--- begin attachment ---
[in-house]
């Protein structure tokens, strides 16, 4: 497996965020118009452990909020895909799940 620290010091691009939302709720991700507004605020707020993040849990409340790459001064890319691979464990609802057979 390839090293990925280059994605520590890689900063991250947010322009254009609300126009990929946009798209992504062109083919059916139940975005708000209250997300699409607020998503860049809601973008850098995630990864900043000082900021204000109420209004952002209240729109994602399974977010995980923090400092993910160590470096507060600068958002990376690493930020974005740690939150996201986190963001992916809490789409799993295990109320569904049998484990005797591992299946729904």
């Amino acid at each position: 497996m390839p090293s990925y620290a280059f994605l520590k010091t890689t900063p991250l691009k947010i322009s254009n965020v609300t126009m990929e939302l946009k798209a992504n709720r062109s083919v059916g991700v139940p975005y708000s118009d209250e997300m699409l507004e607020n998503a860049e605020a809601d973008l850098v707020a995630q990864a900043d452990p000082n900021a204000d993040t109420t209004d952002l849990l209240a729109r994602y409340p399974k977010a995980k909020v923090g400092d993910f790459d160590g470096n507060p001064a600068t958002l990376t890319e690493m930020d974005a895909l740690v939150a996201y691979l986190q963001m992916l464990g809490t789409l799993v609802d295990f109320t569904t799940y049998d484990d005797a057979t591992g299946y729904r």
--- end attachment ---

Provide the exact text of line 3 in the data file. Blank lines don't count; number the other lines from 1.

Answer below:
């Amino acid at each position: 497996m390839p090293s990925y620290a280059f994605l520590k010091t890689t900063p991250l691009k947010i322009s254009n965020v609300t126009m990929e939302l946009k798209a992504n709720r062109s083919v059916g991700v139940p975005y708000s118009d209250e997300m699409l507004e607020n998503a860049e605020a809601d973008l850098v707020a995630q990864a900043d452990p000082n900021a204000d993040t109420t209004d952002l849990l209240a729109r994602y409340p399974k977010a995980k909020v923090g400092d993910f790459d160590g470096n507060p001064a600068t958002l990376t890319e690493m930020d974005a895909l740690v939150a996201y691979l986190q963001m992916l464990g809490t789409l799993v609802d295990f109320t569904t799940y049998d484990d005797a057979t591992g299946y729904r």